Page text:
Pick up your cross! Only there is true joy! (video)

This video - embedded a bit lower in this post - from Fr. Barron really struck me (Seriously, watch it, it's awesome!).  Not only is it well done and has a great sound track, but it also "throws down the gauntlet" of Christianity - that Christ crucified is the epitome of happiness and freedom!  This isn't an easy message - much of the modern world has rejected it - but it is the message of Christ.  That giving oneself completely to God and to others isn't bondage and isn't sorrow, that laying down one's life isn't a loss but a gain.  Folks, this isn't obvious or easy!  The crucifix shows us a man brutally - unthinkably - tortured and murdered, yet that is the sign of our victory, it is in that image that our hope truly lies.  During Lent we are called to unite ourselves - at least in a small way - with Jesus' cross; to pull some of those planks out of our own eyes, to pluck those things out of ourselves that keep us away from Our Lord, to eventually pick up our own cross and follow after Him.  Why?  This seems counter-intuitive.  I don't know about you, but some of those planks are enjoyable and - let's face it - the cross is hard.

Some times I have wondered why Jesus got up after each fall.  Think about it, if you were dragging this heavy cross - the torture device that you are destined to die on - through the windy, steep, cobblestone streets of ancient Jerusalem towards the hill on which you were to be nailed to it so that you would die in indescribably agony, why would you get up once it crushed you into the street?  What pain could the soldiers inflict that would convince you to move, to heave that wooden monstrosity once more onto your back, to begin moving again?  You're just going to die at the end of it all anyway, why not die here?  Of course, the answer is love.  Jesus got up those three times and continued on out of love for you, and love for me.  It must have taken supernatural strength to lift that cross again and again, that supernatural strength is love.  God gives us that same supernatural grace!  Of course, we aren't God and man, like Christ - but God calls us to the same destiny, the same total gift of self, the same unpopular, sometimes painful, apparently difficult task.  Will we die in indescribable anguish on a cross? - probably not.  However, by allowing us the chance to unite our crosses, our struggles, our falls with His, Our Lord offers to unite His resurrection with us.  The only way to the Resurrection is through death on the cross.  The only way that Christ can accept us into Heaven saying "well done, good and faithful servant" is if we were good and faithful.  Both are difficult - being good means following the commands of Christ, being faithful means sticking with Him through all life's difficulties - but both are worth it and both are possible.  Worth it, obviously, because we will spend eternity in complete bliss with God in heaven.  Possible because God pours into us the grace of His love (especially in the Eucharist).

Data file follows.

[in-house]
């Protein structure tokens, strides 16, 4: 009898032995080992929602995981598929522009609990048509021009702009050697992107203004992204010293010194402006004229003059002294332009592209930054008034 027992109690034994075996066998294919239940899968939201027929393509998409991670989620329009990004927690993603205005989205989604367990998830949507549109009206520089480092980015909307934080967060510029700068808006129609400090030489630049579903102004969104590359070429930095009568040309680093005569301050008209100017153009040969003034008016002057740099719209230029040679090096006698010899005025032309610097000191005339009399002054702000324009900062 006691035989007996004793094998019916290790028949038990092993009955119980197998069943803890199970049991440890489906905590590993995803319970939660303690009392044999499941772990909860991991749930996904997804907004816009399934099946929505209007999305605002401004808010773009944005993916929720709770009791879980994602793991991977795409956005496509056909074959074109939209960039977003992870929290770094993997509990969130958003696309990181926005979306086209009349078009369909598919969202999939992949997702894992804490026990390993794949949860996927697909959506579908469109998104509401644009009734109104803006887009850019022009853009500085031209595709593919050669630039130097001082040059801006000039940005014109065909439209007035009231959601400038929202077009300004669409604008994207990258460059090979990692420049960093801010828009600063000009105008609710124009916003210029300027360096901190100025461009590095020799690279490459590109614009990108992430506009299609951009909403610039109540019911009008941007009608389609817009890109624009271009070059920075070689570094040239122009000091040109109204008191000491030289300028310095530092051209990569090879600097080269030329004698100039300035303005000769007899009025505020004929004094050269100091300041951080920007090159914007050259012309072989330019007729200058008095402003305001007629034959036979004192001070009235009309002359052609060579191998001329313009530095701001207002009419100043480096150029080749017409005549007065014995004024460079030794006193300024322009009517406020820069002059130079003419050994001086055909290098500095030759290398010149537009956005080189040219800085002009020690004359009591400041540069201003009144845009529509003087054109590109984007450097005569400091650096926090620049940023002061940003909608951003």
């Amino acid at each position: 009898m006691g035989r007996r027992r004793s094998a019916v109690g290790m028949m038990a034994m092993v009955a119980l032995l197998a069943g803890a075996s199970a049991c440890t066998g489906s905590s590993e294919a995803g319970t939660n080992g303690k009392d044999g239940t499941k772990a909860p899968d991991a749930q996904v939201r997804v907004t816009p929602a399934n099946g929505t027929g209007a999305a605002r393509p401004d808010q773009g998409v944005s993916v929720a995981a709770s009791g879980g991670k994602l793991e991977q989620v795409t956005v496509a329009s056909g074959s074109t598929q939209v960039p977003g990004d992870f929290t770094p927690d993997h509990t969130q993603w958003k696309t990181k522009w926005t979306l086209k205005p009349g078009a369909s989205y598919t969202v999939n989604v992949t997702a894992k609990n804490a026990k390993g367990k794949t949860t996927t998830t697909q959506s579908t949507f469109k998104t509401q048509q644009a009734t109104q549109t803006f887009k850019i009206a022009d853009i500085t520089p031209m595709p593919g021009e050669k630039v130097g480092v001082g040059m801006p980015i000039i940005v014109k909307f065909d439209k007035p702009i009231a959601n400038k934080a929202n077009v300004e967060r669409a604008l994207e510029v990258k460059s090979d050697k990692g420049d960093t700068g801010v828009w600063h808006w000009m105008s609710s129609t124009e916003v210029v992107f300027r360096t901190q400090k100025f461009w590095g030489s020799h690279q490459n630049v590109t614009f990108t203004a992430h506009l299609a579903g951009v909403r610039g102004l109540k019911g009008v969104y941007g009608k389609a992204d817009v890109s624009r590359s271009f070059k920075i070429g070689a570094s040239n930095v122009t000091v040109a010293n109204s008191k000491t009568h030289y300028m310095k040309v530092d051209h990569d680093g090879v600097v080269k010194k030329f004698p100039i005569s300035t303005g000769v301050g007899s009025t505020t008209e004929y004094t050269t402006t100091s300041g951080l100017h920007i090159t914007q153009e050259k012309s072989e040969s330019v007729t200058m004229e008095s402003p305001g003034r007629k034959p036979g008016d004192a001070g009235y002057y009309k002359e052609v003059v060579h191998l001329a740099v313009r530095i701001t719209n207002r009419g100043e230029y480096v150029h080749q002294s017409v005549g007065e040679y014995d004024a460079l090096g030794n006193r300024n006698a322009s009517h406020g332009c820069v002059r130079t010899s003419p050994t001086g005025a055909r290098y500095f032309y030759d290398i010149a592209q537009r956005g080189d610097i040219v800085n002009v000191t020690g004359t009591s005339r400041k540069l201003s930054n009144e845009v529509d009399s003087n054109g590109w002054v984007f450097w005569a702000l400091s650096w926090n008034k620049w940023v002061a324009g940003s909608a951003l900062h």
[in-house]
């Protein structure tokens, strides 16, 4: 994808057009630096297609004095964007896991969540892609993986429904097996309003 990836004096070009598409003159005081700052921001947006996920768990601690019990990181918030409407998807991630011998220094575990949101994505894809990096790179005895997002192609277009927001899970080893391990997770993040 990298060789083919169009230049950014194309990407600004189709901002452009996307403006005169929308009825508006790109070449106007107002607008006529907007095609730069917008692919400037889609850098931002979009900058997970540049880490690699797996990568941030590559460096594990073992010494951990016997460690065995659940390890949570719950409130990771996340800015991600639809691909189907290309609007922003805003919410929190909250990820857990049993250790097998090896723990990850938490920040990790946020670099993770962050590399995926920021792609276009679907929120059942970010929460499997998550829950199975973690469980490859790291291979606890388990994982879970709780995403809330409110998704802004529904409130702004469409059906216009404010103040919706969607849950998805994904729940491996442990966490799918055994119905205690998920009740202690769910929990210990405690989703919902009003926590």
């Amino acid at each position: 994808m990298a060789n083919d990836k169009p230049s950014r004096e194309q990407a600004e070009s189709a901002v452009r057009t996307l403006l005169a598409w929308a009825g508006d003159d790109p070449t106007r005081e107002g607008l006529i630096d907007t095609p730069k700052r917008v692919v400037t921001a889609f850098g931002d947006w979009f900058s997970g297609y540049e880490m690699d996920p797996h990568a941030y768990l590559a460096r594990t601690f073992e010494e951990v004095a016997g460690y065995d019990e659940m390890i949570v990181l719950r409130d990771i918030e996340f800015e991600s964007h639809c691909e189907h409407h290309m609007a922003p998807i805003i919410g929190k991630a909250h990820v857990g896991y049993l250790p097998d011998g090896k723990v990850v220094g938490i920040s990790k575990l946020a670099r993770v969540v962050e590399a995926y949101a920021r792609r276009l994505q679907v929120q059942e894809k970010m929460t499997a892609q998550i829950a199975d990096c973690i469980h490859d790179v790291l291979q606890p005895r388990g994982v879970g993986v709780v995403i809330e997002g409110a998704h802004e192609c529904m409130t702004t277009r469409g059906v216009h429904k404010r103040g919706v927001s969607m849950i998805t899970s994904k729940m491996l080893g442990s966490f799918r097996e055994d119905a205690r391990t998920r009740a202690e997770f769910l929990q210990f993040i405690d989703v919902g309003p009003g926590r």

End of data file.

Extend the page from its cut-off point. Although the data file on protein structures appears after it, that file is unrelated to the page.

We must not avoid the cross!  As Fr. Barron proclaims, in the cross is our happiness and our freedom.  Not only in that on the cross Christ bought us freedom from sin and death, and made the happiness of heaven available to us, but the cross in our own lives - the struggles we encounter in life, the planks we have to pull from our eyes, the sins that we must wrestle with, the world that unceasingly opposes living a life centered on Christ - also allows us true happiness and freedom.  Both go together: true freedom leads to true happiness, and true freedom is only found when we have eliminated those addictions, those struggles, those things that keep us from being the person we are really supposed to be.  

We talked today in class (philosophical themes in Catholic authors) about how all ethics eventually boils down to being based on teleology (man using his intellect and will to become who he is supposed to be) or pleasure/pain (man subordinating his intellect to passions, becoming a person who strives only after pleasure).  Of course, the first route is the one shown and given by Christ - us finding that the short term pain of the cross (and everything that goes along with it) leads in the long term to true happiness.  The second route is the one proclaimed by the devil - just eat the apple, make yourself like God; just do what makes you feel good - and it will lead to destruction because inherently we are made for more.  We are made to become sons and daughters of God! 

St. Augustine was right when he said "our hearts are restless until they rest in you [God]".  Folks, no earthly thing, activity, position, past-time, or power will make us truly, perfectly, infinitely, and eternally happy - that happiness can only come from God.  He gives us the model (Christ crucified), the strength (His grace), the reward (happiness with Him), and the freedom to choose - and then He leaves it up to us.  Christ doesn't force us to follow Him, after all His hands are nailed to the cross, but He begs us, He yearns for us, He died for us, so that we could do just that.  God knows where we will be most happy and He became one of us not only to make that happiness available to us but also to show us how we can reach it.   

As for me, bring it on!


  1. Awesome! Great post and really encouraging! Thanks! I love it when people talk about who we are Supposed to be, who we are Destined to be (sons and daughters of God). I've just been discovering that over the past months and it is so awesome! It's great that God has taught you this stuff through your classes and that you're putting it out there and letting people know. Good job, keep it up! Again, thanks! A.M.

    1. Thanks for the enthusiastic thankfulness! Know of my prayers, have a blessed and happy Easter!